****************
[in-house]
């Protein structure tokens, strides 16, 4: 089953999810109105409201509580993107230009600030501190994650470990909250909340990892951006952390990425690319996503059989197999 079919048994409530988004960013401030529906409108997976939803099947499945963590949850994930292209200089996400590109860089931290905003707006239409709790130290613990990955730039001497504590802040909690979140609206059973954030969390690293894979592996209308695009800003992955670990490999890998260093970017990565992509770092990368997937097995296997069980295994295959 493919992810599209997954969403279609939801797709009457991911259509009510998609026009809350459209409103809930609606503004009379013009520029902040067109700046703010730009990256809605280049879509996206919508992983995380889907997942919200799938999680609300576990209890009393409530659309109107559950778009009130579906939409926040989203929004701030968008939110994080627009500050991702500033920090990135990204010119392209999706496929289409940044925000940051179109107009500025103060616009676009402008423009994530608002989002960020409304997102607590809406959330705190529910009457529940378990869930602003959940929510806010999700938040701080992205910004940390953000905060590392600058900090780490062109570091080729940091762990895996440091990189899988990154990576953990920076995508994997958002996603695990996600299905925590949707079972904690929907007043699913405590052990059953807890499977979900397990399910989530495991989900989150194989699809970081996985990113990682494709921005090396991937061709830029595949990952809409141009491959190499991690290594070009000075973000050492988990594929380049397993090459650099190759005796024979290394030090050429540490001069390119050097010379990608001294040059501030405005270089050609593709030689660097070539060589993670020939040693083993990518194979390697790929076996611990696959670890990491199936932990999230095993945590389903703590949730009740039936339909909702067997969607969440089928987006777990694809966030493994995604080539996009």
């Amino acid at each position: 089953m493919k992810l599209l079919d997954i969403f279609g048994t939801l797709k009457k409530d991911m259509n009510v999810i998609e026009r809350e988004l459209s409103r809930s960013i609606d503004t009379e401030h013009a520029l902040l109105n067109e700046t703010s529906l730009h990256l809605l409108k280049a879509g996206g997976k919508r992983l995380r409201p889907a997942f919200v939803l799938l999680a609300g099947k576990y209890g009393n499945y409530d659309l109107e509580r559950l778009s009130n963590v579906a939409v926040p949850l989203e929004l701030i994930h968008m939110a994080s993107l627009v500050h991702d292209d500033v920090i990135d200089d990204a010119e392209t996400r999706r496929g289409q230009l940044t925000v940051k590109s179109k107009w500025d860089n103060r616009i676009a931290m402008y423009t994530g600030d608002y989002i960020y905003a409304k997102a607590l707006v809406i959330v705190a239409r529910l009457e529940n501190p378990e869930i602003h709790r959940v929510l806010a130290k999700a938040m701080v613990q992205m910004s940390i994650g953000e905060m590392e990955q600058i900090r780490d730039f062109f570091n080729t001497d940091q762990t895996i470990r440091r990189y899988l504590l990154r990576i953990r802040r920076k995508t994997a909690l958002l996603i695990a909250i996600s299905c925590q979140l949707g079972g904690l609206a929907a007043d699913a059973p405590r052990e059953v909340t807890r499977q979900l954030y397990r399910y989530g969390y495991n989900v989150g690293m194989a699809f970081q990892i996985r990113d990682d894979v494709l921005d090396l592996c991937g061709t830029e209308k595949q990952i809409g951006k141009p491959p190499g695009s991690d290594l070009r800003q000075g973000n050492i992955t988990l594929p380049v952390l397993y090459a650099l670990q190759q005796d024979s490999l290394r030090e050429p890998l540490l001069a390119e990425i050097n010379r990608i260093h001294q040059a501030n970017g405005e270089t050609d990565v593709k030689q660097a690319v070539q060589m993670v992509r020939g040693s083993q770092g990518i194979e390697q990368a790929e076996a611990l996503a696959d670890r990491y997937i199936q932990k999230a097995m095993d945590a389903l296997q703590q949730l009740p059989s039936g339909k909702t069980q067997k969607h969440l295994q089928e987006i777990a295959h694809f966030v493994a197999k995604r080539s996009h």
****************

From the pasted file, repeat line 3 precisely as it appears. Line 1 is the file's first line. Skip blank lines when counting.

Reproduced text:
């Amino acid at each position: 089953m493919k992810l599209l079919d997954i969403f279609g048994t939801l797709k009457k409530d991911m259509n009510v999810i998609e026009r809350e988004l459209s409103r809930s960013i609606d503004t009379e401030h013009a520029l902040l109105n067109e700046t703010s529906l730009h990256l809605l409108k280049a879509g996206g997976k919508r992983l995380r409201p889907a997942f919200v939803l799938l999680a609300g099947k576990y209890g009393n499945y409530d659309l109107e509580r559950l778009s009130n963590v579906a939409v926040p949850l989203e929004l701030i994930h968008m939110a994080s993107l627009v500050h991702d292209d500033v920090i990135d200089d990204a010119e392209t996400r999706r496929g289409q230009l940044t925000v940051k590109s179109k107009w500025d860089n103060r616009i676009a931290m402008y423009t994530g600030d608002y989002i960020y905003a409304k997102a607590l707006v809406i959330v705190a239409r529910l009457e529940n501190p378990e869930i602003h709790r959940v929510l806010a130290k999700a938040m701080v613990q992205m910004s940390i994650g953000e905060m590392e990955q600058i900090r780490d730039f062109f570091n080729t001497d940091q762990t895996i470990r440091r990189y899988l504590l990154r990576i953990r802040r920076k995508t994997a909690l958002l996603i695990a909250i996600s299905c925590q979140l949707g079972g904690l609206a929907a007043d699913a059973p405590r052990e059953v909340t807890r499977q979900l954030y397990r399910y989530g969390y495991n989900v989150g690293m194989a699809f970081q990892i996985r990113d990682d894979v494709l921005d090396l592996c991937g061709t830029e209308k595949q990952i809409g951006k141009p491959p190499g695009s991690d290594l070009r800003q000075g973000n050492i992955t988990l594929p380049v952390l397993y090459a650099l670990q190759q005796d024979s490999l290394r030090e050429p890998l540490l001069a390119e990425i050097n010379r990608i260093h001294q040059a501030n970017g405005e270089t050609d990565v593709k030689q660097a690319v070539q060589m993670v992509r020939g040693s083993q770092g990518i194979e390697q990368a790929e076996a611990l996503a696959d670890r990491y997937i199936q932990k999230a097995m095993d945590a389903l296997q703590q949730l009740p059989s039936g339909k909702t069980q067997k969607h969440l295994q089928e987006i777990a295959h694809f966030v493994a197999k995604r080539s996009h």